This work provides a demonstration that a positive allosteric modulator of metabotropic glutamate receptor 4 can alleviate the motor symptoms of PD and the motor complications induced by l‐dopa in primates. PXT002331 is the first compound of its class to enter phase IIa clinical trials.
Allosteric Modulator Alleviates Parki... - Parkinson's Movement
This is encouraging news. Did you read the full report? Wonder what the timeline is for the future trials?
Thanks Iqbaliqbal !!
Can you forward it to Simon (Science of Parkinson) ?
and how are you doing with Ibogaine ??'
and do you use B1 ??
Announcement of Phase II Clinical Trial in July, 2017:
Prexton Therapeutics Initiates Phase 2 Trial of Foliglurax for Parkinson’s Patients
Prexton Therapeutics has initiated a new Phase 2 clinical trial to assess the safety and effectiveness of its investigational therapy Foliglurax (PXT002331) in Parkinson’s disease patients treated with levodopa, but who are experiencing end-of-dose wearing off and levodopa-induced dyskinesia (involuntary movements).
Levodopa is the most important first-line medication for the management of Parkinson’s, and often is administered in combination with carbidopa. However, long-term use of levodopa can cause a phenomenon called “wearing off,” “fading effect,” and “end-of-dose effect,” all of which describe the drug’s diminished effectiveness.
Levodopa-induced dyskinesia is a condition characterized by involuntary movements that usually occur after prolonged treatment with levodopa in Parkinson’s patients. The drug is part of the class of medications called central nervous system agents and acts by being converted into the neurotransmitter dopamine, which helps the brain regulate movement and emotional responses, among others.
Upon loss of the dopamine-producing neurons, Parkinson’s patients experience symptoms of tremor, slowness, stiffness, and balance problems. Treatments are focused on reducing these effects by replacing dopamine or using agents that mimic its effects. This approach, however, is not long-lasting, and drugs like levodopa, lose effectiveness as the disease progresses.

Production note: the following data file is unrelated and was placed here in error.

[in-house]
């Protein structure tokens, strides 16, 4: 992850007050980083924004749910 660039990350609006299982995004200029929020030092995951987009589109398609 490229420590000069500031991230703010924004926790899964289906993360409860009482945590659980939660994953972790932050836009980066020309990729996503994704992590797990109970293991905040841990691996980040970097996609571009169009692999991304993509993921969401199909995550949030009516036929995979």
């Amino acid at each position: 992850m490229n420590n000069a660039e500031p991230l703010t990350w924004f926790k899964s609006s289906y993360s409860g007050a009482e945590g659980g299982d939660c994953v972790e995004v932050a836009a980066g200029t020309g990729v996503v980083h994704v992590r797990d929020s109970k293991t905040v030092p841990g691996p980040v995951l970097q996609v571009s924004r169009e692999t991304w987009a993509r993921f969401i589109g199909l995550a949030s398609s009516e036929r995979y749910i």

The investigational therapy Foliglurax activates a specific target of the glutamatergic system, mGluR4, which is emerging as a promising target for the treatment of motor (and non-motor) symptoms in Parkinson’s, via a non-dopaminergic strategy.
In a previous Phase 1 clinical trial, completed in September 2016, results showed that Foliglurax is safe and well-tolerated, with a favorable body distribution. This prompted the next phase for investigating the drug’s effects in Parkinson’s patients.
The AMBLED trial (NCT03162874) is a double-blind, randomized, placebo-controlled, parallel-arm Phase 2 study designed to enroll 165 patients across six European countries – the U.K., Germany, France, Austria, Spain, and Italy.
Participants will be randomized to receive one of two oral doses of Foliglurax (10 mg or 30 mg), or placebo, for a 28-day period, after which they will be assessed for the reduction levodopa-induced motor complications. Data from the trial is expected in 2019.
“The start of this Phase II trial is another significant milestone for Prexton and for Parkinson’s patients desperately in need of novel and innovative therapeutic solutions,” Francois Conquet, CEO, of Prexton Therapeutics, said in a press release. “We are excited about the potential of Foliglurax in addressing these needs.”
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